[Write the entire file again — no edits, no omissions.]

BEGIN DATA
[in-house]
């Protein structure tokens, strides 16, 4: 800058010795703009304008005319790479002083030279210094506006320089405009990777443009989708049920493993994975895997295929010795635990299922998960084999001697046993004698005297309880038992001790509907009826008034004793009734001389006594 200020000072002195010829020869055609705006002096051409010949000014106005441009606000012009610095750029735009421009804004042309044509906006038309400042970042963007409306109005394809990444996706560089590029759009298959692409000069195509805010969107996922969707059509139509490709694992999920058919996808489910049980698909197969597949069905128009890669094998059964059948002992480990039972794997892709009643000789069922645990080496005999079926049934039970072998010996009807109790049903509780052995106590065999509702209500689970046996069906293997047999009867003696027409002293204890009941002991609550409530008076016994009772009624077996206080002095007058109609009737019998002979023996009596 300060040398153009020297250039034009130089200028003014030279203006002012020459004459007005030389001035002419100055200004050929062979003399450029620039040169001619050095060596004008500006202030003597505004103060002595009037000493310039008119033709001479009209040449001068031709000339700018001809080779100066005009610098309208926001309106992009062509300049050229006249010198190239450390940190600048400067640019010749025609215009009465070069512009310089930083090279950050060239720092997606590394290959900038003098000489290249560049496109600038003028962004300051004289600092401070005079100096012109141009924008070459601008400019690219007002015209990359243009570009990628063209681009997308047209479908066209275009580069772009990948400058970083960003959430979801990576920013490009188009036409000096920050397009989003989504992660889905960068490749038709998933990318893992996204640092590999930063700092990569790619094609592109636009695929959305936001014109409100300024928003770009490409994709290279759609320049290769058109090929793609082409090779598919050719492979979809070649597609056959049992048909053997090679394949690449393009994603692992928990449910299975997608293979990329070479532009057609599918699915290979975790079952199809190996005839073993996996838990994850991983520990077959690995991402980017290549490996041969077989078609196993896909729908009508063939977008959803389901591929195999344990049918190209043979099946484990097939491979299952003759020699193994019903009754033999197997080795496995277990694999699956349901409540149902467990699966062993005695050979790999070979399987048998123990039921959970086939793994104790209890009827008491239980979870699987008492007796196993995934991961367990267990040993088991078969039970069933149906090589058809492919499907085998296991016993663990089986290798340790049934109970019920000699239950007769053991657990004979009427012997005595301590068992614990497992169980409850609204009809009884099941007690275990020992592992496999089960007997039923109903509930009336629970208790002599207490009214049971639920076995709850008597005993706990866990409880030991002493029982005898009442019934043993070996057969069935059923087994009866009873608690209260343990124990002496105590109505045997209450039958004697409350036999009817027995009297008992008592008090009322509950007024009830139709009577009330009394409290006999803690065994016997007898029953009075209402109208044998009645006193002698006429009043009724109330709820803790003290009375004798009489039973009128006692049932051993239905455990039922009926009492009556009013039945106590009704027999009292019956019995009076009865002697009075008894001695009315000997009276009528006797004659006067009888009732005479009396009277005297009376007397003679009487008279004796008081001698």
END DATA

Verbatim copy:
[in-house]
């Protein structure tokens, strides 16, 4: 800058010795703009304008005319790479002083030279210094506006320089405009990777443009989708049920493993994975895997295929010795635990299922998960084999001697046993004698005297309880038992001790509907009826008034004793009734001389006594 200020000072002195010829020869055609705006002096051409010949000014106005441009606000012009610095750029735009421009804004042309044509906006038309400042970042963007409306109005394809990444996706560089590029759009298959692409000069195509805010969107996922969707059509139509490709694992999920058919996808489910049980698909197969597949069905128009890669094998059964059948002992480990039972794997892709009643000789069922645990080496005999079926049934039970072998010996009807109790049903509780052995106590065999509702209500689970046996069906293997047999009867003696027409002293204890009941002991609550409530008076016994009772009624077996206080002095007058109609009737019998002979023996009596 300060040398153009020297250039034009130089200028003014030279203006002012020459004459007005030389001035002419100055200004050929062979003399450029620039040169001619050095060596004008500006202030003597505004103060002595009037000493310039008119033709001479009209040449001068031709000339700018001809080779100066005009610098309208926001309106992009062509300049050229006249010198190239450390940190600048400067640019010749025609215009009465070069512009310089930083090279950050060239720092997606590394290959900038003098000489290249560049496109600038003028962004300051004289600092401070005079100096012109141009924008070459601008400019690219007002015209990359243009570009990628063209681009997308047209479908066209275009580069772009990948400058970083960003959430979801990576920013490009188009036409000096920050397009989003989504992660889905960068490749038709998933990318893992996204640092590999930063700092990569790619094609592109636009695929959305936001014109409100300024928003770009490409994709290279759609320049290769058109090929793609082409090779598919050719492979979809070649597609056959049992048909053997090679394949690449393009994603692992928990449910299975997608293979990329070479532009057609599918699915290979975790079952199809190996005839073993996996838990994850991983520990077959690995991402980017290549490996041969077989078609196993896909729908009508063939977008959803389901591929195999344990049918190209043979099946484990097939491979299952003759020699193994019903009754033999197997080795496995277990694999699956349901409540149902467990699966062993005695050979790999070979399987048998123990039921959970086939793994104790209890009827008491239980979870699987008492007796196993995934991961367990267990040993088991078969039970069933149906090589058809492919499907085998296991016993663990089986290798340790049934109970019920000699239950007769053991657990004979009427012997005595301590068992614990497992169980409850609204009809009884099941007690275990020992592992496999089960007997039923109903509930009336629970208790002599207490009214049971639920076995709850008597005993706990866990409880030991002493029982005898009442019934043993070996057969069935059923087994009866009873608690209260343990124990002496105590109505045997209450039958004697409350036999009817027995009297008992008592008090009322509950007024009830139709009577009330009394409290006999803690065994016997007898029953009075209402109208044998009645006193002698006429009043009724109330709820803790003290009375004798009489039973009128006692049932051993239905455990039922009926009492009556009013039945106590009704027999009292019956019995009076009865002697009075008894001695009315000997009276009528006797004659006067009888009732005479009396009277005297009376007397003679009487008279004796008081001698």